After Mike Rowe received a letter asking him to encourage his "huge following" to get out and vote in the presidential election, the wise host of "Somebody's Gotta Do It" replied with quite the eye-opening civics lesson.
Rowe noted that voting is "an important right that we all share, and one that impacts our society in dramatic fashion. But it’s one thing to respect and acknowledge our collective rights, and quite another thing to affirmatively encourage people I've never met to exercise them. And yet, my friends in Hollywood do that very thing, and they're at it again."
More from Rowe's reply:
Every four years, celebrities and movie stars look earnestly into the camera and tell the country to “get out and vote.” They tell us it’s our “most important civic duty,” and they speak as if the very act of casting a ballot is more important than the outcome of the election. This strikes me as somewhat hysterical. Does anyone actually believe that Leonardo DiCaprio, Ellen DeGeneres, and Ed Norton would encourage the “masses” to vote, if they believed the “masses” would elect Donald Trump?
Regardless of their political agenda, my celebrity pals are fundamentally mistaken about our “civic duty” to vote. There is simply no such thing. Voting is a right, not a duty, and not a moral obligation. Like all rights, the right to vote comes with some responsibilities, but lets face it — the bar is not set very high. If you believe aliens from another planet walk among us, you are welcome at the polls. If you believe the world is flat, and the moon landing was completely staged, you are invited to cast a ballot. Astrologists, racists, ghost-hunters, sexists, and people who rely upon a Magic 8 Ball to determine their daily wardrobe are all allowed to participate. In fact, and to your point, they’re encouraged.
The undeniable reality is this: our right to vote does not require any understanding of current events, or any awareness of how our government works. So, when a celebrity reminds the country that “everybody’s vote counts,” they are absolutely correct. But when they tell us that “everybody in the country should get out there and vote,” regardless of what they think or believe, I gotta wonder what they’re smoking.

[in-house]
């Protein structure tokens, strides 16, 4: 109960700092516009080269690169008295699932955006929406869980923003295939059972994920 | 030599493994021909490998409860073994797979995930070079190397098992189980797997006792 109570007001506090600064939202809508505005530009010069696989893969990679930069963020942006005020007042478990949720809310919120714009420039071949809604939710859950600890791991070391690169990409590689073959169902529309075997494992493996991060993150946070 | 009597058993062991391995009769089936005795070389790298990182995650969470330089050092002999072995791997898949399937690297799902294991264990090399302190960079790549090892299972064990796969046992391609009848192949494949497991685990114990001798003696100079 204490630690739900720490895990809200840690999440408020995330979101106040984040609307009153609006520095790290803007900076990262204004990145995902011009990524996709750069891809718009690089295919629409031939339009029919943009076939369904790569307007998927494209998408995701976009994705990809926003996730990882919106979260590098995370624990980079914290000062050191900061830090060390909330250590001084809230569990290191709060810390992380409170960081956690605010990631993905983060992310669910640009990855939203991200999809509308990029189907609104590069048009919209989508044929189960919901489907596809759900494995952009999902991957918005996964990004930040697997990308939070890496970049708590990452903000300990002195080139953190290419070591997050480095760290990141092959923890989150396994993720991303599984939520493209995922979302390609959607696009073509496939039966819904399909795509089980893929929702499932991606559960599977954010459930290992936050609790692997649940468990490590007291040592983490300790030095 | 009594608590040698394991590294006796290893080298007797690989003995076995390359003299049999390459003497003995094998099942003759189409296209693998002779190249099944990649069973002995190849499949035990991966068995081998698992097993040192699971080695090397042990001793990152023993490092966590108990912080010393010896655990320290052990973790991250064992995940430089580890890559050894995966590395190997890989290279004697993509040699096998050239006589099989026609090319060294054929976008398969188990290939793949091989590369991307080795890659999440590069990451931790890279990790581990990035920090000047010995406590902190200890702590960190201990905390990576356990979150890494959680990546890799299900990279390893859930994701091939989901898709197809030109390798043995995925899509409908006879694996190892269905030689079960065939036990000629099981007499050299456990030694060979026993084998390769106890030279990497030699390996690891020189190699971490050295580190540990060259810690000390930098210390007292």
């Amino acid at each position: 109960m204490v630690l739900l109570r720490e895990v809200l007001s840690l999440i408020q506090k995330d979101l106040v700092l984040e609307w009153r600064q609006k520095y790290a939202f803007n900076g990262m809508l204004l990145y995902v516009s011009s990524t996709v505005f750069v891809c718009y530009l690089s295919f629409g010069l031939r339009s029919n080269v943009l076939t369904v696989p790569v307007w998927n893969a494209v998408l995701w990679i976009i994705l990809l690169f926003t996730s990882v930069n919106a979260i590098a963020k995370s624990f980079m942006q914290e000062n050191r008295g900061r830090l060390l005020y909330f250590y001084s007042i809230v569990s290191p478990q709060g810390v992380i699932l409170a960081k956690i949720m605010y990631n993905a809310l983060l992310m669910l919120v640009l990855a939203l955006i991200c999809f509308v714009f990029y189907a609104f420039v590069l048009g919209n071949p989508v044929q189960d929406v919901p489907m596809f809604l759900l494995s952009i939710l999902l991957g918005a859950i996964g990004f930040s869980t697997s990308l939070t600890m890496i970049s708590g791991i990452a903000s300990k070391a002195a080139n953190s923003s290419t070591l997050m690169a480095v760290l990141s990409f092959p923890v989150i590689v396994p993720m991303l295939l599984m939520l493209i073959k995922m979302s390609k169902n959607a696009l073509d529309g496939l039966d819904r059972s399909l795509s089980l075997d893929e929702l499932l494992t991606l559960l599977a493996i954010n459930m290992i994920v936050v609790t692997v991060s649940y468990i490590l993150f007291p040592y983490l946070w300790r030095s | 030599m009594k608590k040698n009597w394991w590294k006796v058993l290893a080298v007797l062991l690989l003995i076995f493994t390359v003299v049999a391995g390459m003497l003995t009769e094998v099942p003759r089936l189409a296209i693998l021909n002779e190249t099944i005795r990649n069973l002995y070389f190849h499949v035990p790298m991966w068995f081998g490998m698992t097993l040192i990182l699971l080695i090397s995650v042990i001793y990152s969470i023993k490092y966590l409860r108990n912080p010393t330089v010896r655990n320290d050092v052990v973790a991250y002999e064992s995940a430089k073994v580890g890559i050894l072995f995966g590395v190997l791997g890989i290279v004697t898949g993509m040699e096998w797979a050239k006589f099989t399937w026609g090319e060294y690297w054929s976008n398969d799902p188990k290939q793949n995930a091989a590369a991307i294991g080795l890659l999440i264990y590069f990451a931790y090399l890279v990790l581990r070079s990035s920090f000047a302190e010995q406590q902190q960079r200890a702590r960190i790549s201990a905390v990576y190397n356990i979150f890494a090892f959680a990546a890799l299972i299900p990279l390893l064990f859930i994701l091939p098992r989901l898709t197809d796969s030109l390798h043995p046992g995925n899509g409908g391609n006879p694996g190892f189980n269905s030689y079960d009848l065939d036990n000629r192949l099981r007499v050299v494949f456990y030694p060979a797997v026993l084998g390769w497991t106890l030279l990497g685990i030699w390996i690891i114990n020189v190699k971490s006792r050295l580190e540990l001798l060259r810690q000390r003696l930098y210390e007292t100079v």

Rowe added that the fact that approval ratings for Trump and Democratic presidential nominee Hillary Clinton are at "record lows" shows this election isn't "about who you like more, it's about who you hate less." But Rowe placed the blame for that on all of us.
"Donald and Hillary are there because we put them there," he wrote. "The electorate has tolerated the intolerable. We've treated this entire process like the final episode of 'American Idol.' What did we expect?"
Rowe said he can't in good conscience make a blanket plea for others to vote "even if I thought it would benefit my personal choice" since "the country doesn't need voters who have to be cajoled, enticed, or persuaded to cast a ballot. We need voters who wish to participate in the process."
But he offered an alternate suggestion:
Spend a few hours every week studying American history, human nature, and economic theory. Start with "Economics in One Lesson." Then try Keynes. Then Hayek. Then Marx. Then Hegel. Develop a worldview that you can articulate as well as defend. Test your theory with people who disagree with you. Debate. Argue. Adjust your philosophy as necessary. Then, when the next election comes around, cast a vote for the candidate whose worldview seems most in line with your own.
Or, don’t. None of the freedoms spelled out in our Constitution were put there so people could cast uninformed ballots out of some misplaced sense of civic duty brought on by a celebrity guilt-trip. The right to assemble, to protest, to speak freely — these rights were included to help assure that the best ideas and the best candidates would emerge from the most transparent process possible.
Rowe added a reminder that "there’s nothing virtuous or patriotic about voting just for the sake of voting, and the next time someone tells you otherwise, do me a favor — ask them who they’re voting for. Then tell them you’re voting for their opponent. Then, see if they’ll give you a ride to the polls."